The Edward A. Killingsworth papers span 358 linear feet and date from circa 1940 to circa 2004. The collection is composed
of correspondence organized chronologically, Killingsworth’s student work at the University of Southern California, personal
(travel photographs) and professional (organized by project) black-and-white photographs, newspapers clippings, lectures,
American Institute of Architects annual reports, office manuals, meeting minutes, awards, press releases, telephone logs organized
chronologically, and project records containing architectural drawings and reprographic copies, correspondence, calculations,
and project proposals. This collection also includes 18 models.
Edward Abel Killingsworth was born in Taft, California in 1917. He attended the University of Southern California where he
began his academic career studying painting but after a year, decided to switch his course of study to architecture. Killingsworth
graduated cum laude with a Bachelor’s degree in Architecture in 1940. He served in WWII as a Captain in the Army Corps of
Engineers where he supervised the production of more than 8 million photo-maps in preparation of the allied invasion of Europe.
After being discharged from the military in 1946, Killingsworth got a job as a draftsman at the Kenneth S. Wing architectural
firm, a job he kept until 1953. In 1953, Killingsworth partnered with Jules Brady and Waugh Smith to form Killingsworth, Brady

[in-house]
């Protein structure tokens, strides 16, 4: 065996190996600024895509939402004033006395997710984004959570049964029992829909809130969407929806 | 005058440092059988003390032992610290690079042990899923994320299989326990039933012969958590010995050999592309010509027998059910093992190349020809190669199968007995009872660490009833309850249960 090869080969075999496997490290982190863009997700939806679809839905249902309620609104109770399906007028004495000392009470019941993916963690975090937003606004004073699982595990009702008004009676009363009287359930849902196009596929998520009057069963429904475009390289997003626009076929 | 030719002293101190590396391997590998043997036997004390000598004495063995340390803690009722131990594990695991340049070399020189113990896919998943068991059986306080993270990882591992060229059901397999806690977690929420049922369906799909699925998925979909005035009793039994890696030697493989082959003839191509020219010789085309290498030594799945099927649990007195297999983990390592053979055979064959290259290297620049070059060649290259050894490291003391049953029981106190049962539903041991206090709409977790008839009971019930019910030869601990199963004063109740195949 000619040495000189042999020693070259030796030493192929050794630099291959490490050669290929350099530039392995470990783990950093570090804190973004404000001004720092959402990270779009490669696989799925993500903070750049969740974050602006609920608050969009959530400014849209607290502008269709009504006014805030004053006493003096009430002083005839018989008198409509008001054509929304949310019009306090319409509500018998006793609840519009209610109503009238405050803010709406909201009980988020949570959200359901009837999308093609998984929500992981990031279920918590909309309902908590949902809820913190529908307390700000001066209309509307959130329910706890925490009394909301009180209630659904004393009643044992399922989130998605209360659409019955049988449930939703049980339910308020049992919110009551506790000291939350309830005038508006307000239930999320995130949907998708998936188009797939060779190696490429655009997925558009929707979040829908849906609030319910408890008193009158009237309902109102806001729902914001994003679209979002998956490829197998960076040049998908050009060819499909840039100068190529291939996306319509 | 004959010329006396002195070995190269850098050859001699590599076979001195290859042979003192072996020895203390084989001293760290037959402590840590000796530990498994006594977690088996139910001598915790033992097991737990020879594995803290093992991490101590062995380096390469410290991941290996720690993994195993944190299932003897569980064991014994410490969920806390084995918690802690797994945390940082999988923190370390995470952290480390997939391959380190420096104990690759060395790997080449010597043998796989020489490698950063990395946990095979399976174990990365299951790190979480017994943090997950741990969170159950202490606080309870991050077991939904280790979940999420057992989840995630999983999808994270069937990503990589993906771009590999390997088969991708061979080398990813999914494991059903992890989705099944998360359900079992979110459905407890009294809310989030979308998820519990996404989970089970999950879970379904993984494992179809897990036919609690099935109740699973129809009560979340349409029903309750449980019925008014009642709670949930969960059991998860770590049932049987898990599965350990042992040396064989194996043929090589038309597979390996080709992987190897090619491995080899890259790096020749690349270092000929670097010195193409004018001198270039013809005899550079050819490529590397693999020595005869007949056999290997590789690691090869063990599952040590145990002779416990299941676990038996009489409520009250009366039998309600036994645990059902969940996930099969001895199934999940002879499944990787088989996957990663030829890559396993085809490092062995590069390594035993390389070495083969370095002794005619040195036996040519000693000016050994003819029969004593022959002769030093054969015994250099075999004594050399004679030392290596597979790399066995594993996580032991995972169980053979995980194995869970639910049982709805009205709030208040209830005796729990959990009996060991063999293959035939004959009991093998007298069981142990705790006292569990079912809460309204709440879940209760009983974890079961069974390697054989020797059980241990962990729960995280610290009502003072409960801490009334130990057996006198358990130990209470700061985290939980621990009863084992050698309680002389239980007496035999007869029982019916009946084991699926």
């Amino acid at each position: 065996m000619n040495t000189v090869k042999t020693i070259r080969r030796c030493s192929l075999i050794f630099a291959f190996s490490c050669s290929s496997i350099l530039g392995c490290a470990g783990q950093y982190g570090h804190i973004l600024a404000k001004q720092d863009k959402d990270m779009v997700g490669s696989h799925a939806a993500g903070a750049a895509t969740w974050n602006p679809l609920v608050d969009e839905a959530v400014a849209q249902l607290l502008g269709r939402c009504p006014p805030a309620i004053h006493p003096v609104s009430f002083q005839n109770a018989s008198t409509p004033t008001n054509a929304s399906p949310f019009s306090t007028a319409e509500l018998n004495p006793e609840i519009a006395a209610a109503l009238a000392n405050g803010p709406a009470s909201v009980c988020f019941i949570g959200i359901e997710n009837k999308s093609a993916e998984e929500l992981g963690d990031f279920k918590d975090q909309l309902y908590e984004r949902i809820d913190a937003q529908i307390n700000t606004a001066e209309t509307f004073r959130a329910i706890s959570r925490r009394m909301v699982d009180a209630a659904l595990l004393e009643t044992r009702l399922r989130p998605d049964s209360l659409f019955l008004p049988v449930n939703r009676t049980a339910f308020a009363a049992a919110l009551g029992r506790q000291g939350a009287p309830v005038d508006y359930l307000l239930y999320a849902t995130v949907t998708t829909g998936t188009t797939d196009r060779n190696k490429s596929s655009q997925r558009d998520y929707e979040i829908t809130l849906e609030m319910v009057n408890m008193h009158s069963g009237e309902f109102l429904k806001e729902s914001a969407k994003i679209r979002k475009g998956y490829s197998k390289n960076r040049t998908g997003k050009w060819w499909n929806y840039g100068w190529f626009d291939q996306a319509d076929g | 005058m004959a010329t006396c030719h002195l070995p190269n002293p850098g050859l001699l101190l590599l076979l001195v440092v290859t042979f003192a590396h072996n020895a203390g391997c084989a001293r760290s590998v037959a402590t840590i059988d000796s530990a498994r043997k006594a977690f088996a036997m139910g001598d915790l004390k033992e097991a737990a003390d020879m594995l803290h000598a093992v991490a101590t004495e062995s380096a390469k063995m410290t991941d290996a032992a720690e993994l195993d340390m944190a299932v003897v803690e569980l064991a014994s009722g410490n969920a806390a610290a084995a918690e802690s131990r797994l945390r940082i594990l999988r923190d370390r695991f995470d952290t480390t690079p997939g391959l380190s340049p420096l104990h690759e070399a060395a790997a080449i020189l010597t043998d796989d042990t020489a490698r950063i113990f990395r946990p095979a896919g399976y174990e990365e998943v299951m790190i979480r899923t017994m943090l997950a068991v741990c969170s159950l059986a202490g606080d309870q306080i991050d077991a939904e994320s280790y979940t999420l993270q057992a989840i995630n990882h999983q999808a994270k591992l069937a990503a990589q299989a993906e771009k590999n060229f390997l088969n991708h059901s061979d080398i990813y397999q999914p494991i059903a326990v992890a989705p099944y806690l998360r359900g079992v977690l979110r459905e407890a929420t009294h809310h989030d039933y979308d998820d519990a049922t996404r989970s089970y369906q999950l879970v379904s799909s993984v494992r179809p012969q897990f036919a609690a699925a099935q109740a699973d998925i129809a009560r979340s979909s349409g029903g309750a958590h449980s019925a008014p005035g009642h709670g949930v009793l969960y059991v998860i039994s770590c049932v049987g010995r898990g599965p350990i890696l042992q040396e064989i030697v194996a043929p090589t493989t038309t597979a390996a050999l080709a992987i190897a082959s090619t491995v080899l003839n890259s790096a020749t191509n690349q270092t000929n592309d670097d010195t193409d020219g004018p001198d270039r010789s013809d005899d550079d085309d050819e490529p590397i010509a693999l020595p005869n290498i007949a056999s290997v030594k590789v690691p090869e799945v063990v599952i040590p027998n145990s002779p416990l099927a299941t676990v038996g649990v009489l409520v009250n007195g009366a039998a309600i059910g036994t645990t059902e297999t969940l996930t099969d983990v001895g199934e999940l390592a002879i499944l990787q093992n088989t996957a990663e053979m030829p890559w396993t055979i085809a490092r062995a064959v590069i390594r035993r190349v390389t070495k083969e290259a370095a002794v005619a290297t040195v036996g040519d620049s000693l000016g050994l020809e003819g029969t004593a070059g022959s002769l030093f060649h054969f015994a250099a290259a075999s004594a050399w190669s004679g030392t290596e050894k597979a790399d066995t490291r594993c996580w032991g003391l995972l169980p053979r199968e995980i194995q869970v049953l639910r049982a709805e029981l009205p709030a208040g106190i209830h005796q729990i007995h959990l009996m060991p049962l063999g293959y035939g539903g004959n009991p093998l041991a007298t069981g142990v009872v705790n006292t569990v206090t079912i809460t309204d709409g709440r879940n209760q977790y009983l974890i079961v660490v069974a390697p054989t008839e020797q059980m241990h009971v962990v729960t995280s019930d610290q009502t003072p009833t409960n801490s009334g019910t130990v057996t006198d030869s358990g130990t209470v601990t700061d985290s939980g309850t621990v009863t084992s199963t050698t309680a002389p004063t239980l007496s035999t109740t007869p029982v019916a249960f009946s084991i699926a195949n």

and Smith Associates. The firm designed Case Study House 25 also known as the Frank House, the Richard Opdahl House, and Case
Study House 23 also known as the Triad. Killingsworth, Brady and Smith Associates dissolved in 1962. In 1963, Killingsworth
continued his partnership with Brady as Killingsworth, Brady and Associates. Then in 1984 Killingsworth became a partner in
Killingsworth, Stricker, Lindgren, Wilson and Associate Incorporated. Over his career, Killingsworth won over 42 American
Institute of Architects awards. His projects became known for their tall doors, glass walls, association with exterior planting,
and the integration of his buildings with the environment. As time progressed Killingsworth’s projects grew in size from residential
buildings in Southern California to luxury hotels in Hawaii, Guam, Japan, South Korea, Malaysia and Indonesia. He served as
the master planning architect for California State Long beach for more than 40 years. Edward A. Killingsworth died on July
6, 2004, at the age of 86.